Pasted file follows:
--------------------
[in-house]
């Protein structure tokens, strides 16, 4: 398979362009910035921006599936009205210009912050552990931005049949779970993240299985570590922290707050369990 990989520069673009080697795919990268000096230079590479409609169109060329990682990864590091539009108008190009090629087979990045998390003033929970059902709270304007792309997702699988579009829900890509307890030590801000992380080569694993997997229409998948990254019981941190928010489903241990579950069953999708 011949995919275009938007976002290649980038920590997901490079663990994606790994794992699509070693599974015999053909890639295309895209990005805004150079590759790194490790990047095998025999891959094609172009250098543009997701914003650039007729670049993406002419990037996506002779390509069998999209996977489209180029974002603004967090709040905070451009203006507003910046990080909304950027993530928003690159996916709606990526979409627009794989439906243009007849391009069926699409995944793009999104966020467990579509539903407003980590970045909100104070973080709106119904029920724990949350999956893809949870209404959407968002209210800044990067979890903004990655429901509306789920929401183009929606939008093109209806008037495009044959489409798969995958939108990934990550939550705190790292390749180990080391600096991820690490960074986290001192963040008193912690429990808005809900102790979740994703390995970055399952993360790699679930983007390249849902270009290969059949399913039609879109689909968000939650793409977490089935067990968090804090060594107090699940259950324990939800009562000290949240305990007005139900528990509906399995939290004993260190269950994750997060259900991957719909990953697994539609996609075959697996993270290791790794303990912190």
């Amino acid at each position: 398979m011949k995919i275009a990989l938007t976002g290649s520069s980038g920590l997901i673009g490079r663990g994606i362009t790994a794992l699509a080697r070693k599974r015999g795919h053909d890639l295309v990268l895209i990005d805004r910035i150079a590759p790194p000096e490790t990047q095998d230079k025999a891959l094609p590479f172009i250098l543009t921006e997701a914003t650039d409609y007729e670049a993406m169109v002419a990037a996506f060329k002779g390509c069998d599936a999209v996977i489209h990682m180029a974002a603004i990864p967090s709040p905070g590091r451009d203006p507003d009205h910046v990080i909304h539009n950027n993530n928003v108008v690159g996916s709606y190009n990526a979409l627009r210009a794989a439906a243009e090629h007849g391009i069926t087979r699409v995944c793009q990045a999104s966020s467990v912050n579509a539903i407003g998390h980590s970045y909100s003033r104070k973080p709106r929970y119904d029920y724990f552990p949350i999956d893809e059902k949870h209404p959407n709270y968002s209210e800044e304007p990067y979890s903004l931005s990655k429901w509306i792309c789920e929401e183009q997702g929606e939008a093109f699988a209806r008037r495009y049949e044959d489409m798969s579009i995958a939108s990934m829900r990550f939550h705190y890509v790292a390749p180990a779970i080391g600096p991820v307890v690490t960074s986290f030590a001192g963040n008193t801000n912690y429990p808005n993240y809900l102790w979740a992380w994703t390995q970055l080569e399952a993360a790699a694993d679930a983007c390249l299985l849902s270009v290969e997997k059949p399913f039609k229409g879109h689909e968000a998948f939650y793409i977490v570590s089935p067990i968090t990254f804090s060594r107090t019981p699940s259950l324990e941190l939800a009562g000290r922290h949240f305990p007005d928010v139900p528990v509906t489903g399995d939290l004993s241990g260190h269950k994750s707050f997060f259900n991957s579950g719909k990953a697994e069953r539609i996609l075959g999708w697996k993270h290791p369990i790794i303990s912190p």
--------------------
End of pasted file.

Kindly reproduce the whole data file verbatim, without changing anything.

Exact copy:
[in-house]
């Protein structure tokens, strides 16, 4: 398979362009910035921006599936009205210009912050552990931005049949779970993240299985570590922290707050369990 990989520069673009080697795919990268000096230079590479409609169109060329990682990864590091539009108008190009090629087979990045998390003033929970059902709270304007792309997702699988579009829900890509307890030590801000992380080569694993997997229409998948990254019981941190928010489903241990579950069953999708 011949995919275009938007976002290649980038920590997901490079663990994606790994794992699509070693599974015999053909890639295309895209990005805004150079590759790194490790990047095998025999891959094609172009250098543009997701914003650039007729670049993406002419990037996506002779390509069998999209996977489209180029974002603004967090709040905070451009203006507003910046990080909304950027993530928003690159996916709606990526979409627009794989439906243009007849391009069926699409995944793009999104966020467990579509539903407003980590970045909100104070973080709106119904029920724990949350999956893809949870209404959407968002209210800044990067979890903004990655429901509306789920929401183009929606939008093109209806008037495009044959489409798969995958939108990934990550939550705190790292390749180990080391600096991820690490960074986290001192963040008193912690429990808005809900102790979740994703390995970055399952993360790699679930983007390249849902270009290969059949399913039609879109689909968000939650793409977490089935067990968090804090060594107090699940259950324990939800009562000290949240305990007005139900528990509906399995939290004993260190269950994750997060259900991957719909990953697994539609996609075959697996993270290791790794303990912190």
């Amino acid at each position: 398979m011949k995919i275009a990989l938007t976002g290649s520069s980038g920590l997901i673009g490079r663990g994606i362009t790994a794992l699509a080697r070693k599974r015999g795919h053909d890639l295309v990268l895209i990005d805004r910035i150079a590759p790194p000096e490790t990047q095998d230079k025999a891959l094609p590479f172009i250098l543009t921006e997701a914003t650039d409609y007729e670049a993406m169109v002419a990037a996506f060329k002779g390509c069998d599936a999209v996977i489209h990682m180029a974002a603004i990864p967090s709040p905070g590091r451009d203006p507003d009205h910046v990080i909304h539009n950027n993530n928003v108008v690159g996916s709606y190009n990526a979409l627009r210009a794989a439906a243009e090629h007849g391009i069926t087979r699409v995944c793009q990045a999104s966020s467990v912050n579509a539903i407003g998390h980590s970045y909100s003033r104070k973080p709106r929970y119904d029920y724990f552990p949350i999956d893809e059902k949870h209404p959407n709270y968002s209210e800044e304007p990067y979890s903004l931005s990655k429901w509306i792309c789920e929401e183009q997702g929606e939008a093109f699988a209806r008037r495009y049949e044959d489409m798969s579009i995958a939108s990934m829900r990550f939550h705190y890509v790292a390749p180990a779970i080391g600096p991820v307890v690490t960074s986290f030590a001192g963040n008193t801000n912690y429990p808005n993240y809900l102790w979740a992380w994703t390995q970055l080569e399952a993360a790699a694993d679930a983007c390249l299985l849902s270009v290969e997997k059949p399913f039609k229409g879109h689909e968000a998948f939650y793409i977490v570590s089935p067990i968090t990254f804090s060594r107090t019981p699940s259950l324990e941190l939800a009562g000290r922290h949240f305990p007005d928010v139900p528990v509906t489903g399995d939290l004993s241990g260190h269950k994750s707050f997060f259900n991957s579950g719909k990953a697994e069953r539609i996609l075959g999708w697996k993270h290791p369990i790794i303990s912190p």